Most of today’s hip-hop artists grew up listening to Wu-Tang Clan, but how many grew up rapping with them? Hell Razah, for one. The Brooklyn-bred MC spent his teenage years under the Clan’s tutelage as a member of Wu offshoot Sunz of Man, sharpening his lyrical sword alongside older MCs like GZA, Ghostface, and Killah Priest during the Clan’s glorious 90s heyday. After three Sunz of Man albums and countless guest appearances and collaborations, Razah released his acclaimed debut The Renaissance in 2007, and Nature Sounds now presents his long-awaited follow-up, Heaven Razah.
Since releasing his first solo mixtape in 2001, Hell Razah has become one of the most prolific artists in hip-hop’s underground. He’s released collaborative albums with Wu-Tang producer 4th Disciple and Babygrande Records production team Blue Sky Black Death, and has been an active member of a remarkable number of groups, most notably the underground supergroup Black Market Militia (along with Killah Priest, Tragedy Khadafi, and Timbo King), the Brooklyn-repping duo T.H.U.G. Angelz (along with Shabazz The Disciple), and various incarnations of Sunz of Man.
While Razah enjoys collaborating with his peers, he held off on guest spots for Heaven Razah, with only R.A. The Rugged Man, Timbo, and Shabazz making appearances. “I wanted to show that I can hold my own,” he explains. “To me, features look like mixtapes. If you go back and look at classic albums like Illmatic, there weren’t a lot of features.” Crafting a classic album by oneself is no easy task, but Razah was up to the challenge. “I participated with everything on this album. I did a lot of the co-production, wrote all the hooks, wrote the whole album, executive produced it, A&Red it, so I’ve been really hands-on. It made me work harder.”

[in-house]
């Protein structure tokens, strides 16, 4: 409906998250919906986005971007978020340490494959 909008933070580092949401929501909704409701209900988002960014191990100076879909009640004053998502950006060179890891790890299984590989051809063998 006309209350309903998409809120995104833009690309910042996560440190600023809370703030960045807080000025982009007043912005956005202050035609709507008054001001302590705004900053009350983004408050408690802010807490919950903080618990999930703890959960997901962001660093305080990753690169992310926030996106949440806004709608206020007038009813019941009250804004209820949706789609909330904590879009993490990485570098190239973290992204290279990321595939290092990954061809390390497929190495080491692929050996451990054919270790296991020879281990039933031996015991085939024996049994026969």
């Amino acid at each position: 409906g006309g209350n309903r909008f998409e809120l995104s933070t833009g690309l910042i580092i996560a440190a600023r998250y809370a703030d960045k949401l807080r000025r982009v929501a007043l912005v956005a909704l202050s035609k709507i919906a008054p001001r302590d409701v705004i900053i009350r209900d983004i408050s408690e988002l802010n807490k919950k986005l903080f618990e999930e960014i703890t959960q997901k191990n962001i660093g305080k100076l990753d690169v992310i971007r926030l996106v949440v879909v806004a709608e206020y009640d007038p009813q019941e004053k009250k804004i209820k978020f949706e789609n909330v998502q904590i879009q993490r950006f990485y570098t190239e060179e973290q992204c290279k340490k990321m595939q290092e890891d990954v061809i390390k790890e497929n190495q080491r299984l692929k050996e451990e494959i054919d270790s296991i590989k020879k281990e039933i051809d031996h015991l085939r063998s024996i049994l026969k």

The end result is Razah’s most mature work to date. “I’m a husband now, I’m a father now,” he explains. “You can tell I’ve been doing a lot of studying, reading a lot of books. I’ve got a lot going on in my brain.” He delves into deep spiritual knowledge on “Book Of Heaven Razah,” tells a two-part story on the Ayatollah-produced “Kids In The Street,” and spits razor-sharp lines over a smooth jazz loop on “Return Of The Renaissance.” Blending spirituality and street poetry, Heaven Razah explores the balance between Heaven on Hell, pain and joy, Earth and the afterlife. “It reflects a lot of pain that I went through. That’s why it took so long to record, because I was going through a lot. There’s a lot of soul in this album.” With the album finally finished, Razah is ready to deliver a classic. “Hell Razah means I raise the people from Hell. With this album, I’m going to bring them to Heaven.”